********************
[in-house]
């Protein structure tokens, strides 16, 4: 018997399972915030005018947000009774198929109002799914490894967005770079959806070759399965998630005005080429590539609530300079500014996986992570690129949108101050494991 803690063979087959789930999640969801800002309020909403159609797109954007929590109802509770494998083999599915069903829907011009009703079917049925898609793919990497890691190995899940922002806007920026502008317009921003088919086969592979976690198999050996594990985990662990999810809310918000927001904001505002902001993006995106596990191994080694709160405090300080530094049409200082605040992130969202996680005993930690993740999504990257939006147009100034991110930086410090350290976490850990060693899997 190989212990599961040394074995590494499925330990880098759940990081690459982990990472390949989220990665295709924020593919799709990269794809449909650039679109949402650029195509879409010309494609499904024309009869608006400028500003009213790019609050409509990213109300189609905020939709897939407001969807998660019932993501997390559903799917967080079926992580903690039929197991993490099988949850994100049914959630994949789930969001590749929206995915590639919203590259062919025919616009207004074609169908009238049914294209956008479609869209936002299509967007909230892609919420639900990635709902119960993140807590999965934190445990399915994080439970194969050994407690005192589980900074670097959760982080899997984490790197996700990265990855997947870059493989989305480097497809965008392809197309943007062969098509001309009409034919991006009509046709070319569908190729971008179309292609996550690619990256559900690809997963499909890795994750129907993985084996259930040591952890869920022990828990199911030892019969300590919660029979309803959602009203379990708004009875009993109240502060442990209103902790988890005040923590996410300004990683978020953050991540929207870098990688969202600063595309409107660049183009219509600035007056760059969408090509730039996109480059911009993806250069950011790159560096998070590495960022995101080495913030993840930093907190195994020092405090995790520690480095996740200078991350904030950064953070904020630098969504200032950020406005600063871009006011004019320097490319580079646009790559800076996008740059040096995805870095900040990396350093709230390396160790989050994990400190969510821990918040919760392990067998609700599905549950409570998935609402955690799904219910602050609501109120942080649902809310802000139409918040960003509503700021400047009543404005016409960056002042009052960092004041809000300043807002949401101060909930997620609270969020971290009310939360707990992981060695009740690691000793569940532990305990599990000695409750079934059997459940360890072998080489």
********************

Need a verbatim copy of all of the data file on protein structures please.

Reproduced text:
[in-house]
């Protein structure tokens, strides 16, 4: 018997399972915030005018947000009774198929109002799914490894967005770079959806070759399965998630005005080429590539609530300079500014996986992570690129949108101050494991 803690063979087959789930999640969801800002309020909403159609797109954007929590109802509770494998083999599915069903829907011009009703079917049925898609793919990497890691190995899940922002806007920026502008317009921003088919086969592979976690198999050996594990985990662990999810809310918000927001904001505002902001993006995106596990191994080694709160405090300080530094049409200082605040992130969202996680005993930690993740999504990257939006147009100034991110930086410090350290976490850990060693899997 190989212990599961040394074995590494499925330990880098759940990081690459982990990472390949989220990665295709924020593919799709990269794809449909650039679109949402650029195509879409010309494609499904024309009869608006400028500003009213790019609050409509990213109300189609905020939709897939407001969807998660019932993501997390559903799917967080079926992580903690039929197991993490099988949850994100049914959630994949789930969001590749929206995915590639919203590259062919025919616009207004074609169908009238049914294209956008479609869209936002299509967007909230892609919420639900990635709902119960993140807590999965934190445990399915994080439970194969050994407690005192589980900074670097959760982080899997984490790197996700990265990855997947870059493989989305480097497809965008392809197309943007062969098509001309009409034919991006009509046709070319569908190729971008179309292609996550690619990256559900690809997963499909890795994750129907993985084996259930040591952890869920022990828990199911030892019969300590919660029979309803959602009203379990708004009875009993109240502060442990209103902790988890005040923590996410300004990683978020953050991540929207870098990688969202600063595309409107660049183009219509600035007056760059969408090509730039996109480059911009993806250069950011790159560096998070590495960022995101080495913030993840930093907190195994020092405090995790520690480095996740200078991350904030950064953070904020630098969504200032950020406005600063871009006011004019320097490319580079646009790559800076996008740059040096995805870095900040990396350093709230390396160790989050994990400190969510821990918040919760392990067998609700599905549950409570998935609402955690799904219910602050609501109120942080649902809310802000139409918040960003509503700021400047009543404005016409960056002042009052960092004041809000300043807002949401101060909930997620609270969020971290009310939360707990992981060695009740690691000793569940532990305990599990000695409750079934059997459940360890072998080489």